Negotiations and the Spooner Act

1898 political cartoon: "Ten Thousand Miles From Tip to Tip" meaning the extension of U.S. domination (symbolized by a bald eagle) from Puerto Rico to the Philippines. The cartoon contrasts this with a map of the smaller United States 100 years earlier in 1798. Image thanks to Wikipedia.com

1898 political cartoon: “Ten Thousand Miles From Tip to Tip” meaning the extension of U.S. domination (symbolized by a bald eagle) from Puerto Rico to the Philippines. The cartoon contrasts this with a map of the smaller United States 100 years earlier in 1798. Image thanks to Wikipedia.com

The political climate in the country of Panama after the disgraceful sacrifice of General Victoriano Lorenzo on May 15, 1903 had left in place an ineffectual pedantic elite in government. The sureness of peace had led the Colombian army to almost abandon the small Departamento, or annexed province of Panama.

The deserted streets of 1903 spoke louder than the later cry of exploitation against the central government in Bogota. The Radical Liberal faction, at whose insistence on the manumission of the slaves had caused a civil war, and whom the sacrificed general had collaborated with, were left out of the new negotiations with the North Americans. Such negotiations were intended to secure a more stable environment in the critical isthmian canal area, practically vacated by the French transnational since 1889.

The Colombian negotiators, however, proved no match for the shrewd North Americans, who had, by this time, proven their war powers in the recent Spanish American War, securing colonies in the Pacific Ocean. They had also pacified the Native Americans in a genocidal incursion known to them as the Indian Wars.

In Central America their “American Interests” had been secured with the Banana Industry, and in the Caribbean Basin area had manoeuvred their hold through concessions and empowerment of the impoverished kingdoms of Europe transforming them into rich royalties able to hold on to colonies of rich agricultural lands worked by valuable Black slaves. The Westindian “neo slave” awaited employment as the powerful Americans collected on their debts, which had been their secret weapon in putting a final end of the known guerilla fighter- “that little Indian man” who had been fully capable of fighting even against American troops.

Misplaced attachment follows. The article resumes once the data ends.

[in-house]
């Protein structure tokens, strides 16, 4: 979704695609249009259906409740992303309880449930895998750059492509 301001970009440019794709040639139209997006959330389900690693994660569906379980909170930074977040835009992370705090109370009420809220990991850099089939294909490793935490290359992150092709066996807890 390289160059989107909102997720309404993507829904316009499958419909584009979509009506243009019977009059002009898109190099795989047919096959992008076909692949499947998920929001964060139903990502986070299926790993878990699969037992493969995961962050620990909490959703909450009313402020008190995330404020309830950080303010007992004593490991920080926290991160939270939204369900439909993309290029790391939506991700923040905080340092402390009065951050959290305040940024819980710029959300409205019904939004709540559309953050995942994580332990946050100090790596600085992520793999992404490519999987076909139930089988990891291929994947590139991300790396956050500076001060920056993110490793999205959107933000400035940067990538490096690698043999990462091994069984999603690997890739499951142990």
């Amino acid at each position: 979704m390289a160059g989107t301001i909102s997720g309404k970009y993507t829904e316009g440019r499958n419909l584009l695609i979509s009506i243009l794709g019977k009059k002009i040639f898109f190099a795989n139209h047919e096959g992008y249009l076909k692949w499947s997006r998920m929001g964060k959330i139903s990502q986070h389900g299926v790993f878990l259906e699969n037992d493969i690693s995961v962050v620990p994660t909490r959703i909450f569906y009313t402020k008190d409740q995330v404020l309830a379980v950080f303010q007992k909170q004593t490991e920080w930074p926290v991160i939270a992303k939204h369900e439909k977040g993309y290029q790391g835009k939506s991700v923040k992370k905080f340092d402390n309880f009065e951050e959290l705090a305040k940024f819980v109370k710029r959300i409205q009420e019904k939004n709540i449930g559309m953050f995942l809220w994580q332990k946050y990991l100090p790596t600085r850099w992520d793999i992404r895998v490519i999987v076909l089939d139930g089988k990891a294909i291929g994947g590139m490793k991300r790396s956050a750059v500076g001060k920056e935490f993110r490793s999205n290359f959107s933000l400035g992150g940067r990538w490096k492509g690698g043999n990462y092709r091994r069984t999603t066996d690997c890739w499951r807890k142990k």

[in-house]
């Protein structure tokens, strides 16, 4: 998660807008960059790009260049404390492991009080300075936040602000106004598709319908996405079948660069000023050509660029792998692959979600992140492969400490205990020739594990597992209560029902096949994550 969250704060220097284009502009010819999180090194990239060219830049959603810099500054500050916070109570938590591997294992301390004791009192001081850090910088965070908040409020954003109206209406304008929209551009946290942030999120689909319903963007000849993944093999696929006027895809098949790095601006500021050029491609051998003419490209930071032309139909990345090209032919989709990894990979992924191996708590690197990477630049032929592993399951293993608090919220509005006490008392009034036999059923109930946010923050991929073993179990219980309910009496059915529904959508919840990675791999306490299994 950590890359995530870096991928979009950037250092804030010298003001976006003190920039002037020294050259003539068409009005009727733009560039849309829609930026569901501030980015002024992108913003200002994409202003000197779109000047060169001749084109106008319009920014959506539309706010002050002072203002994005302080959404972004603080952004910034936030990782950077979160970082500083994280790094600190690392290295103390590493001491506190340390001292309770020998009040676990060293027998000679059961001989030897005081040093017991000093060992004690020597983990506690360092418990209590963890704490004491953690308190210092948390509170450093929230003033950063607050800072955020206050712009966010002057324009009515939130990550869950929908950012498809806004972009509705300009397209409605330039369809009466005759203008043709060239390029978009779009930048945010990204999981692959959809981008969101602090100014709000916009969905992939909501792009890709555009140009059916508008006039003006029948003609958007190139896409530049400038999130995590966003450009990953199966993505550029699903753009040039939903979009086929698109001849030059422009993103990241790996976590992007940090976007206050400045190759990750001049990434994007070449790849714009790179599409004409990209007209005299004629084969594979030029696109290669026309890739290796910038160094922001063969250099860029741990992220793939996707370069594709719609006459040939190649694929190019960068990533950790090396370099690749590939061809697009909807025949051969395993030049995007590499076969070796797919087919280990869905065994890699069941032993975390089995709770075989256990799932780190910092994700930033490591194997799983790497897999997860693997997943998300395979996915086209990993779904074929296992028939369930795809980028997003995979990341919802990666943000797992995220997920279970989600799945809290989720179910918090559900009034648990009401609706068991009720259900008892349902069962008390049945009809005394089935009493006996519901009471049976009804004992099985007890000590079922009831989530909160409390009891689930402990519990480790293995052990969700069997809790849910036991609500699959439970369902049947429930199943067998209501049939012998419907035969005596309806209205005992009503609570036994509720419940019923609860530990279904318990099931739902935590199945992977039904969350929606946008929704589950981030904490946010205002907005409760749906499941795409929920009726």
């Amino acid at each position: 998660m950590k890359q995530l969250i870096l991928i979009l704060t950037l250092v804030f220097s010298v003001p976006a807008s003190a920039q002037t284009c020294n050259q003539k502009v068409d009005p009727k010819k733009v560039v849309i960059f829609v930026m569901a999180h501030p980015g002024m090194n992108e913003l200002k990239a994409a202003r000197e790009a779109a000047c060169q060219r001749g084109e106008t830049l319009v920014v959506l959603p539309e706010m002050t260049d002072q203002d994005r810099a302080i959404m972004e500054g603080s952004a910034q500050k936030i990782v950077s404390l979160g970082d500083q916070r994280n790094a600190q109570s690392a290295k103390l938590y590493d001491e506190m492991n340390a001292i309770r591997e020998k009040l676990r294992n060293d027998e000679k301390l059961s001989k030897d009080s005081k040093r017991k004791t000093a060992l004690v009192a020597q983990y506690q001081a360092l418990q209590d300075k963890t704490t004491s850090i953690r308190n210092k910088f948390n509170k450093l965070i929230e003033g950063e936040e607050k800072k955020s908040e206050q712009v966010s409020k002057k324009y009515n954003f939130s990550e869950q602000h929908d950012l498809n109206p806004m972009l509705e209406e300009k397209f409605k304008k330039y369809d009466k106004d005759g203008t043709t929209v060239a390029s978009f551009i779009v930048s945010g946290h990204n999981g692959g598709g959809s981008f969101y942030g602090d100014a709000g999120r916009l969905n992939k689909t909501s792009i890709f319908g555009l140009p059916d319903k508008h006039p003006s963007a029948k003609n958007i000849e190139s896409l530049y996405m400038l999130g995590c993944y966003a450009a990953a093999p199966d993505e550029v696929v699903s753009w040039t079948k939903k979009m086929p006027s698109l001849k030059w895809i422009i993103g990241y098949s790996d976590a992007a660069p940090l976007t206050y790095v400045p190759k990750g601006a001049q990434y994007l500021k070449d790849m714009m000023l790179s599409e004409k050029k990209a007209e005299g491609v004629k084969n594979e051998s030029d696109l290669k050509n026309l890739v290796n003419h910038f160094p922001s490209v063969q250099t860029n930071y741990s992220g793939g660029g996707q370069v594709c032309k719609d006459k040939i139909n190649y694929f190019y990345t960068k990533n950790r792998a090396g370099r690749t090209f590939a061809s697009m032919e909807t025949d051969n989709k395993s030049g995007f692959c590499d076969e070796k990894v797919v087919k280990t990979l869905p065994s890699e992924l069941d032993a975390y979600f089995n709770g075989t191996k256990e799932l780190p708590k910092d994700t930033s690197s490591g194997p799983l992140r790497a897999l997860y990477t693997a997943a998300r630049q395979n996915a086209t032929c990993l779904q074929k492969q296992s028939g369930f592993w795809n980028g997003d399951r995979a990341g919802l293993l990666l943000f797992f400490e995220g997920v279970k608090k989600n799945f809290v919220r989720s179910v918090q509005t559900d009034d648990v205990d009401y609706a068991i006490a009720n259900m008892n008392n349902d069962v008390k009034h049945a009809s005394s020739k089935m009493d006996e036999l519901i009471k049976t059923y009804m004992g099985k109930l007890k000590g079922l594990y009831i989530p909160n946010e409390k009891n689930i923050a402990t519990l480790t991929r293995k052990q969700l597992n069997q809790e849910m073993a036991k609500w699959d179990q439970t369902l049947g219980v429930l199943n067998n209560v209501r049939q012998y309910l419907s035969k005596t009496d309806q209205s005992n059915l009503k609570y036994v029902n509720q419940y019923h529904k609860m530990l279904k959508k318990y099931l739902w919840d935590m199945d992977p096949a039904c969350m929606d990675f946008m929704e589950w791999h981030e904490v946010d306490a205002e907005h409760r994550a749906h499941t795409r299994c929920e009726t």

Nevertheless, the great plan for owning the entire country of Panama had been discussed and agreed upon in sporadic meetings between the Banana plantation groups, who had received all kinds of concessions from many of the countries in Central America and Panama. The railroad faction, on the other hand, had already secured rights to the security lease of the highly transited strip of the narrowest point of land on the continent.

Many studies surrounding this tiny strip had already revealed that it would be a real deal for that dream of successfully floating ships through an overland canal in the area. A great amount of work, in fact, had already been done on excavations and infrastructure by the French. The Americans hoped to secure by “legal means” a country that was near enough and far enough from the recent turmoil of a Civil War over slavery, since no more slave states were allowed under the North American Constitution.

Acting as custodian after pacifying a major uprising it was time for decisive action since the Americans foresaw no further opposition in Panama. With the 1846 Bidlack-Mallarino Treaty with the Colombian Government in hand, and an American railway currently operating almost without passengers, it was time to act. Since the railroad barons had unified the country of the United States the Americans moved with their characteristic confidence and adroitness.

The facts were clear, the Colombian government was in a state of bankruptcy, the French government had no legal rights in the area any longer, and the banana plantation industry, monopolized by the Yankees, seemed to be operating very smoothly. The political climate had already been set by the events on the USS Wisconsin, the awesome warship that had “just showed” up in the area in 1902. Those facts alone indicated that the gringos controlled that neglected canal area for good.

The country of Panama at this time lived under a quiet kind of truce, where most of the illiterate and functional illiterate population was either in the countryside or hidden in the dense bush of the tropical jungle, practically inaccessible to the central government.

In the United States, Congress had finally passed the Spooner Act, signed into law by President Theodore Roosevelt on June 28, 1902, authorizing him to “buy the rights and properties of the New French Canal Company and ‘to cause to be constructed’ an Isthmian canal of sufficient capacity and depth to provide ‘convenient passage for vessels of the largest tonnage and greatest draft now in use, and such as may be reasonably anticipated.’”

By January of 1903 the Colombian Congress had authorized the ratification of a treaty to concede a 100 year lease agreement for the ten kilometer wide strip of land in the area of the Canal in Panama. The Panamanian employees of the railroad were being encouraged to enter into a secret negotiation with people they did not really know or trust. Furthermore, they were afraid, and with good reason, to end up hanged if they didn’t go along with the negotiations.

This story continues.

One Response to Negotiations and the Spooner Act

  1. Kyle & Svet Keeton

    You got to love those Americans. We can’t get it nicely we can beg, borrow or steal it.
    This is a good subject, I signed up on your email system so that I can get a notice when you drop a article.

    Kyle

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